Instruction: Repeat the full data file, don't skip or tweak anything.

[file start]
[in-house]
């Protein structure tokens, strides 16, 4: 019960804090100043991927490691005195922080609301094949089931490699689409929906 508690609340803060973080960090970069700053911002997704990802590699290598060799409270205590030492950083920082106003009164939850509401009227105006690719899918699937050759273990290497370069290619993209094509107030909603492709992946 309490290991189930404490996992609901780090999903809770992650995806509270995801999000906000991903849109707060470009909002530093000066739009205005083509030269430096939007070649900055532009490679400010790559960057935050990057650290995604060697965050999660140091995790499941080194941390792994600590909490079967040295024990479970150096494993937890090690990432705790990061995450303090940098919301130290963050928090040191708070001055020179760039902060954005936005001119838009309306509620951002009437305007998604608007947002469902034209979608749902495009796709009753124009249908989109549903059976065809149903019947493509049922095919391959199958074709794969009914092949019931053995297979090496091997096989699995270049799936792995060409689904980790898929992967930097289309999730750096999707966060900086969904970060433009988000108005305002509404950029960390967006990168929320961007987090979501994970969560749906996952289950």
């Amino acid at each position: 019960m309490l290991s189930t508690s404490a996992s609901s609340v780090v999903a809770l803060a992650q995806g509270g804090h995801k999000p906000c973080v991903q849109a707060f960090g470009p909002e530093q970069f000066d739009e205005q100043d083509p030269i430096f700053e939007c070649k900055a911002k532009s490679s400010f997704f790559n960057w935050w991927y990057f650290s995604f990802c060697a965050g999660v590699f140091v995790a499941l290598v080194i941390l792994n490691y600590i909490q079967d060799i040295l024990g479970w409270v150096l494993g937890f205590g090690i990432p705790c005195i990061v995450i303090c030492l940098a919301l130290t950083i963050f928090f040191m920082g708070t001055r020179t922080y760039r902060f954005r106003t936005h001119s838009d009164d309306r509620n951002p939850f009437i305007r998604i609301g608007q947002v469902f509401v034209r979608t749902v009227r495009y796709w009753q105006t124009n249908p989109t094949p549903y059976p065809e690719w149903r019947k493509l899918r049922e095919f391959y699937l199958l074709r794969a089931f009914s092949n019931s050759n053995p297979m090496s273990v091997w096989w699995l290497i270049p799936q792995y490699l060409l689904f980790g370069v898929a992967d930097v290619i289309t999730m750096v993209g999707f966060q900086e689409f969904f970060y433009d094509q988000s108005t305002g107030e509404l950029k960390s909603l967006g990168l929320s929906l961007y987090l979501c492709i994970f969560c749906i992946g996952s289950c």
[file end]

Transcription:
[in-house]
């Protein structure tokens, strides 16, 4: 019960804090100043991927490691005195922080609301094949089931490699689409929906 508690609340803060973080960090970069700053911002997704990802590699290598060799409270205590030492950083920082106003009164939850509401009227105006690719899918699937050759273990290497370069290619993209094509107030909603492709992946 309490290991189930404490996992609901780090999903809770992650995806509270995801999000906000991903849109707060470009909002530093000066739009205005083509030269430096939007070649900055532009490679400010790559960057935050990057650290995604060697965050999660140091995790499941080194941390792994600590909490079967040295024990479970150096494993937890090690990432705790990061995450303090940098919301130290963050928090040191708070001055020179760039902060954005936005001119838009309306509620951002009437305007998604608007947002469902034209979608749902495009796709009753124009249908989109549903059976065809149903019947493509049922095919391959199958074709794969009914092949019931053995297979090496091997096989699995270049799936792995060409689904980790898929992967930097289309999730750096999707966060900086969904970060433009988000108005305002509404950029960390967006990168929320961007987090979501994970969560749906996952289950």
């Amino acid at each position: 019960m309490l290991s189930t508690s404490a996992s609901s609340v780090v999903a809770l803060a992650q995806g509270g804090h995801k999000p906000c973080v991903q849109a707060f960090g470009p909002e530093q970069f000066d739009e205005q100043d083509p030269i430096f700053e939007c070649k900055a911002k532009s490679s400010f997704f790559n960057w935050w991927y990057f650290s995604f990802c060697a965050g999660v590699f140091v995790a499941l290598v080194i941390l792994n490691y600590i909490q079967d060799i040295l024990g479970w409270v150096l494993g937890f205590g090690i990432p705790c005195i990061v995450i303090c030492l940098a919301l130290t950083i963050f928090f040191m920082g708070t001055r020179t922080y760039r902060f954005r106003t936005h001119s838009d009164d309306r509620n951002p939850f009437i305007r998604i609301g608007q947002v469902f509401v034209r979608t749902v009227r495009y796709w009753q105006t124009n249908p989109t094949p549903y059976p065809e690719w149903r019947k493509l899918r049922e095919f391959y699937l199958l074709r794969a089931f009914s092949n019931s050759n053995p297979m090496s273990v091997w096989w699995l290497i270049p799936q792995y490699l060409l689904f980790g370069v898929a992967d930097v290619i289309t999730m750096v993209g999707f966060q900086e689409f969904f970060y433009d094509q988000s108005t305002g107030e509404l950029k960390s909603l967006g990168l929320s929906l961007y987090l979501c492709i994970f969560c749906i992946g996952s289950c």